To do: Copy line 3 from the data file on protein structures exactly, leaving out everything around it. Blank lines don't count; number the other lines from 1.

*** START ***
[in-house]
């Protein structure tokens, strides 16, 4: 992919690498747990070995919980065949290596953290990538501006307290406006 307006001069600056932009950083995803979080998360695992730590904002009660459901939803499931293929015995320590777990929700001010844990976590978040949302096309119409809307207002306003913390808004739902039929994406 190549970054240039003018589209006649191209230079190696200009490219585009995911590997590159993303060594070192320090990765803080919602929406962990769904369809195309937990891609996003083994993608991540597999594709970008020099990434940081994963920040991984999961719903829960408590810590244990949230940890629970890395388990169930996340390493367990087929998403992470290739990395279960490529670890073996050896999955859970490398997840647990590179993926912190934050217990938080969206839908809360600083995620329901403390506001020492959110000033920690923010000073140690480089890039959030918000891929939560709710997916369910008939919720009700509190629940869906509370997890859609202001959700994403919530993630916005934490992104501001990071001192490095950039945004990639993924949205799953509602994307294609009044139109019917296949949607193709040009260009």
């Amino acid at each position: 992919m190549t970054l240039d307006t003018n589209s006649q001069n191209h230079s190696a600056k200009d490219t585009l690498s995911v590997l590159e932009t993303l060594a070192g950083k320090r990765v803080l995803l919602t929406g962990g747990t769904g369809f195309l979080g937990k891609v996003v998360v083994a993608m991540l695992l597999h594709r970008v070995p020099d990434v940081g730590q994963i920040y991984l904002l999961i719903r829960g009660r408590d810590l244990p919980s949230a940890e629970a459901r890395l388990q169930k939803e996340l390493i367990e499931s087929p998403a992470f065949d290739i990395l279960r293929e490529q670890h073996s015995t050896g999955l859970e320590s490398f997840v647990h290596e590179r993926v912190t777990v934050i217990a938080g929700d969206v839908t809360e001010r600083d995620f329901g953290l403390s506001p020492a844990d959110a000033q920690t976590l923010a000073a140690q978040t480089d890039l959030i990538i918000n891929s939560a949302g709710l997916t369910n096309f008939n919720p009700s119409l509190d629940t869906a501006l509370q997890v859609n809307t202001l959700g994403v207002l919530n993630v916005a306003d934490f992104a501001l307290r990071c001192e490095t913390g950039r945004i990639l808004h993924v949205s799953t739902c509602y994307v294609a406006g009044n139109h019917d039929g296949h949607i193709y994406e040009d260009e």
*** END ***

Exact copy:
């Amino acid at each position: 992919m190549t970054l240039d307006t003018n589209s006649q001069n191209h230079s190696a600056k200009d490219t585009l690498s995911v590997l590159e932009t993303l060594a070192g950083k320090r990765v803080l995803l919602t929406g962990g747990t769904g369809f195309l979080g937990k891609v996003v998360v083994a993608m991540l695992l597999h594709r970008v070995p020099d990434v940081g730590q994963i920040y991984l904002l999961i719903r829960g009660r408590d810590l244990p919980s949230a940890e629970a459901r890395l388990q169930k939803e996340l390493i367990e499931s087929p998403a992470f065949d290739i990395l279960r293929e490529q670890h073996s015995t050896g999955l859970e320590s490398f997840v647990h290596e590179r993926v912190t777990v934050i217990a938080g929700d969206v839908t809360e001010r600083d995620f329901g953290l403390s506001p020492a844990d959110a000033q920690t976590l923010a000073a140690q978040t480089d890039l959030i990538i918000n891929s939560a949302g709710l997916t369910n096309f008939n919720p009700s119409l509190d629940t869906a501006l509370q997890v859609n809307t202001l959700g994403v207002l919530n993630v916005a306003d934490f992104a501001l307290r990071c001192e490095t913390g950039r945004i990639l808004h993924v949205s799953t739902c509602y994307v294609a406006g009044n139109h019917d039929g296949h949607i193709y994406e040009d260009e």